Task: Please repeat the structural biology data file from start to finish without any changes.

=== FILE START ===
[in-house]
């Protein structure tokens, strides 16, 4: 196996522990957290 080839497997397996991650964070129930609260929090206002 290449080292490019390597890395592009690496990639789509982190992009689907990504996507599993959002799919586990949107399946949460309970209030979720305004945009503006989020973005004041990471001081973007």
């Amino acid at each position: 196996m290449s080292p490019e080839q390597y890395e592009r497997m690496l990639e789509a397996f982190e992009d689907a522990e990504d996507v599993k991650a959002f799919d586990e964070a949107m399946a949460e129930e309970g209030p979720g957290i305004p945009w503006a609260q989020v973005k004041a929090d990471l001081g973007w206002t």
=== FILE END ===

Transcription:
[in-house]
């Protein structure tokens, strides 16, 4: 196996522990957290 080839497997397996991650964070129930609260929090206002 290449080292490019390597890395592009690496990639789509982190992009689907990504996507599993959002799919586990949107399946949460309970209030979720305004945009503006989020973005004041990471001081973007």
């Amino acid at each position: 196996m290449s080292p490019e080839q390597y890395e592009r497997m690496l990639e789509a397996f982190e992009d689907a522990e990504d996507v599993k991650a959002f799919d586990e964070a949107m399946a949460e129930e309970g209030p979720g957290i305004p945009w503006a609260q989020v973005k004041a929090d990471l001081g973007w206002t």